Whether it’s a black hole or a neutron star, this object is the first remnant of a dark star – a stellar “ghost” found in the galaxy, unrelated to another star.

“This is the first hovering black hole or neutron star detected with a microgravity lens,” Lu said. “Using the thinnest lenses, we can examine and weigh these isolated, compressed objects. I think we’ve opened a new window for these dark objects that can’t be seen otherwise.”

Determining how many of these compact objects inhabit the Milky Way will help astronomers understand the evolution of stars – in particular, how they die – and the evolution of our galaxy, perhaps revealing whether any of the invisible black holes are primordial black holes. believes Some cosmologists believe that a large amount was produced during the Big Bang.

The analysis by Lam, Lu and their international team has been accepted for publication in Letters from the astrophysical newspaper. The analysis includes four other microlensing events that the team concluded were not caused by a black hole, although two are likely caused by a white dwarf or a neutron star. The team also concluded that the probable number of black holes in the galaxy is 200 million – more or less what most theorists expected.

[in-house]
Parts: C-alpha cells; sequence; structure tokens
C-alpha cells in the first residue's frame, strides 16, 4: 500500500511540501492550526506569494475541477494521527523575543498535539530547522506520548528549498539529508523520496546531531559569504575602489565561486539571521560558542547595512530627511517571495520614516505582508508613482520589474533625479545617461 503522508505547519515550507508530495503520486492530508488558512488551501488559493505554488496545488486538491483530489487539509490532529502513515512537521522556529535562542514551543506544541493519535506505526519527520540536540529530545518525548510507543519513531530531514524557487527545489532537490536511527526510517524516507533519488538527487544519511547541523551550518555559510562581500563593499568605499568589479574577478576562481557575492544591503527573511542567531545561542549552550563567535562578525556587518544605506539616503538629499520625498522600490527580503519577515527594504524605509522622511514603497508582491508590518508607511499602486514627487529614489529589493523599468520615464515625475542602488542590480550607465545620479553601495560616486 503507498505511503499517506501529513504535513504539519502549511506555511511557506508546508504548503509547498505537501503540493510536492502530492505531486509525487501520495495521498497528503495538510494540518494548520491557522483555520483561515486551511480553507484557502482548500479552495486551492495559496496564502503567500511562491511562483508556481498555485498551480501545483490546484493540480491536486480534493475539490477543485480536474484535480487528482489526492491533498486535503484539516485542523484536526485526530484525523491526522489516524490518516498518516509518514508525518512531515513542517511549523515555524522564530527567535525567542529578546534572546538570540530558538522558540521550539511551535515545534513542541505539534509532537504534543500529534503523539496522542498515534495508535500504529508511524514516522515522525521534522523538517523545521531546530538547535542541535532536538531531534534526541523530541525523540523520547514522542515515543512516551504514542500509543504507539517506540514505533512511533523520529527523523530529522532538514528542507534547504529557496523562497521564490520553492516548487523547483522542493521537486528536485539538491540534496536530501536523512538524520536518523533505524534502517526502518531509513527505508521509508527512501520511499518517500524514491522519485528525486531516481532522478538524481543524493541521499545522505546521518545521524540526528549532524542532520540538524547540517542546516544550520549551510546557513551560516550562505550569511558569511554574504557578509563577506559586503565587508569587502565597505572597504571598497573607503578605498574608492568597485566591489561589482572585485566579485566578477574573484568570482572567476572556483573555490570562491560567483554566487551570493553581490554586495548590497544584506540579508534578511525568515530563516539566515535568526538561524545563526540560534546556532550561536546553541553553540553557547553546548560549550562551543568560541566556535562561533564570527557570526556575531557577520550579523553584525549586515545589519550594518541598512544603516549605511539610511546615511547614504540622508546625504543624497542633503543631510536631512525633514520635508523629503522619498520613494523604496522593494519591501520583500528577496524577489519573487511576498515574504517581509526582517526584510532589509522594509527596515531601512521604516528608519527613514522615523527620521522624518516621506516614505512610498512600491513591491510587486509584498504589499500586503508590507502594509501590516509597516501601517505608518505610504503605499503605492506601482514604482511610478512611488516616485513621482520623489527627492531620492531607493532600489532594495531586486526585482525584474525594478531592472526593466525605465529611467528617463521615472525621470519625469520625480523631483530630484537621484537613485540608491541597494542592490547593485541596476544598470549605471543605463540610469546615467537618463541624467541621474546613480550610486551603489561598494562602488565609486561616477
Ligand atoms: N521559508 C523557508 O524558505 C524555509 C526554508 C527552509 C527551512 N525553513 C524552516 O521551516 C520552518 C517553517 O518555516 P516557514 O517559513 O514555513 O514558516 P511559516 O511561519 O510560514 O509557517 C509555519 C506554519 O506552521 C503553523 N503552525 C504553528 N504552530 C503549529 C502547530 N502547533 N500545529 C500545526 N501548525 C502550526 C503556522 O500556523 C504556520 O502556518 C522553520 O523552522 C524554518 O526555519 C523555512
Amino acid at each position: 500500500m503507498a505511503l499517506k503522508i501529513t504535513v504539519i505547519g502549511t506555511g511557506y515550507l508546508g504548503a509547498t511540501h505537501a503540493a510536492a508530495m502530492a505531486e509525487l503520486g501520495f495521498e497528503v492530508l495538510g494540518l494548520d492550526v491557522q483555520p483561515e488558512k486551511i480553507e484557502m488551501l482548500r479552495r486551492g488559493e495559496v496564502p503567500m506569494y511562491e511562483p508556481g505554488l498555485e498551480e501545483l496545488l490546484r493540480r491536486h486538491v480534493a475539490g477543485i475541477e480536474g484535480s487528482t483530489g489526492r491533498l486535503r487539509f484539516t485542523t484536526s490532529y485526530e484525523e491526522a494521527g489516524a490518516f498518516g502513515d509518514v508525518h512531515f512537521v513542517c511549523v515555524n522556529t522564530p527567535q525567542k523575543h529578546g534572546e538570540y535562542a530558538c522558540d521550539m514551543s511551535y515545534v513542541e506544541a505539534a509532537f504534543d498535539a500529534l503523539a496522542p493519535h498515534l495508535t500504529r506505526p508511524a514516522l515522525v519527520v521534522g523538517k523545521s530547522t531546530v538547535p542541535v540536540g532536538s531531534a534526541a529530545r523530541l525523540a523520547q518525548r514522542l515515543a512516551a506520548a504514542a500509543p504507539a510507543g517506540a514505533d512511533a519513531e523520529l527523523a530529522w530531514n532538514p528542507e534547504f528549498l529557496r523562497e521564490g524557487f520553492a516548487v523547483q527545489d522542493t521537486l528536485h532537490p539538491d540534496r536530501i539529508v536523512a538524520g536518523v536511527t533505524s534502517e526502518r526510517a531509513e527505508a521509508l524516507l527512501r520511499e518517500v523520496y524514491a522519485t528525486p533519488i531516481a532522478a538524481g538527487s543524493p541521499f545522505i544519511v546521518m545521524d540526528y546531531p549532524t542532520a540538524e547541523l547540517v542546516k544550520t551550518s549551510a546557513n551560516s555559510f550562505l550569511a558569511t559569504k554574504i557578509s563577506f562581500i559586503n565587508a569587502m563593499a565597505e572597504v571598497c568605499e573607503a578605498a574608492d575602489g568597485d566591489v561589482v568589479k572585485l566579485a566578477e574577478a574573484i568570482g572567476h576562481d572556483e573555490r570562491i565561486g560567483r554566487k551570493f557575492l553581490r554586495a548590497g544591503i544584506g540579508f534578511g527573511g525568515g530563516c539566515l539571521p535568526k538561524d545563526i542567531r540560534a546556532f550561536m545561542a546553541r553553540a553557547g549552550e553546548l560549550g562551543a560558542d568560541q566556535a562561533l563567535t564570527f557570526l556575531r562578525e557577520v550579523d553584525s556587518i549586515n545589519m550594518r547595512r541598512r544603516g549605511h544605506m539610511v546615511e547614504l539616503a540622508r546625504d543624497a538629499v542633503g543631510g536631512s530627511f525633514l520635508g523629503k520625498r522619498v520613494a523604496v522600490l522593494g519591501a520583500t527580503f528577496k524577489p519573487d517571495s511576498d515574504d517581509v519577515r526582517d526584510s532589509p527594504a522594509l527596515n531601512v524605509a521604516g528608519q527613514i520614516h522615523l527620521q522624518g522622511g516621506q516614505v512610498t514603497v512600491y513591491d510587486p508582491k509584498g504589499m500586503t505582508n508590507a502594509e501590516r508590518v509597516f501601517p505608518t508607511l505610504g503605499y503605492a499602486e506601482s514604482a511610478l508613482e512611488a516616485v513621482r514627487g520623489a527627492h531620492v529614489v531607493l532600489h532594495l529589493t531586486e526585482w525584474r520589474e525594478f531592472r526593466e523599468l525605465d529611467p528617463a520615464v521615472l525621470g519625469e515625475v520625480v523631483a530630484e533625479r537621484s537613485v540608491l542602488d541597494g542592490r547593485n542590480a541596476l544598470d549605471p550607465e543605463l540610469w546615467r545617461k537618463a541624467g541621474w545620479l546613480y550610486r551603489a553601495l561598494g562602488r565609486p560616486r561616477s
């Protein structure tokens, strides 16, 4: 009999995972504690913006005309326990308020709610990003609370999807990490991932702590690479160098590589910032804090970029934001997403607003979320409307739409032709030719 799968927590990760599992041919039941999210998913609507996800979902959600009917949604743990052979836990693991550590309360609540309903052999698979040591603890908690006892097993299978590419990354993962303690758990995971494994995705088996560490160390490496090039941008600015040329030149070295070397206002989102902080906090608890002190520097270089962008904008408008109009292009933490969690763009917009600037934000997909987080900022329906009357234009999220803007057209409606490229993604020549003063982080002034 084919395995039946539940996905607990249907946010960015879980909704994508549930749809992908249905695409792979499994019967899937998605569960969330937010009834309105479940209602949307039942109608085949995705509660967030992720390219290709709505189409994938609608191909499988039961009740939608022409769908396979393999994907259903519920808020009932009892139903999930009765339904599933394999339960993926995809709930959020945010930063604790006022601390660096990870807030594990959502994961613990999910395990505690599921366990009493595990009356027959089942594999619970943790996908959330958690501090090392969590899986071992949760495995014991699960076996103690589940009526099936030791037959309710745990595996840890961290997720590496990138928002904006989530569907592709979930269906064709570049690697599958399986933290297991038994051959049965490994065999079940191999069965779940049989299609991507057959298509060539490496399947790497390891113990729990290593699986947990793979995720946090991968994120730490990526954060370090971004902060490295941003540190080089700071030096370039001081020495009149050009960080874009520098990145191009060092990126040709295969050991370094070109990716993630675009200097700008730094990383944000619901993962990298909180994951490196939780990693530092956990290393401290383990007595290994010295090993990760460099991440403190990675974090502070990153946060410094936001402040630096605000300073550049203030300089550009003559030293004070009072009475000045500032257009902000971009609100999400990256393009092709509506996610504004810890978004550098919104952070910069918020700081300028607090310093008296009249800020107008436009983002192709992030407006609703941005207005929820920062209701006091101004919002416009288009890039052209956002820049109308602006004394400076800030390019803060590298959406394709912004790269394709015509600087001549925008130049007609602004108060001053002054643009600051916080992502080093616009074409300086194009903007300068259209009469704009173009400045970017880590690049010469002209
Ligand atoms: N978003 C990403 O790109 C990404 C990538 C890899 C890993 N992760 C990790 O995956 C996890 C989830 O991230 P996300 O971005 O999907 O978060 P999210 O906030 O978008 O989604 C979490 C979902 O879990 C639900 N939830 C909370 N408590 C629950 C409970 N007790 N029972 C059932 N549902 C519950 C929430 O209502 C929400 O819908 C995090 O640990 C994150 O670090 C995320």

Same data, different conclusions

Remarkably, a rival team at the Space Telescope Science Institute (STScI) in Baltimore analyzed the same microlensing event and declared that the mass of the compact object is closer to 7.1 solar masses and is an indisputable black hole. Article describing the analysis of the STScI group led by Kailash Sahuaccepted for publication in Astrophysical journal.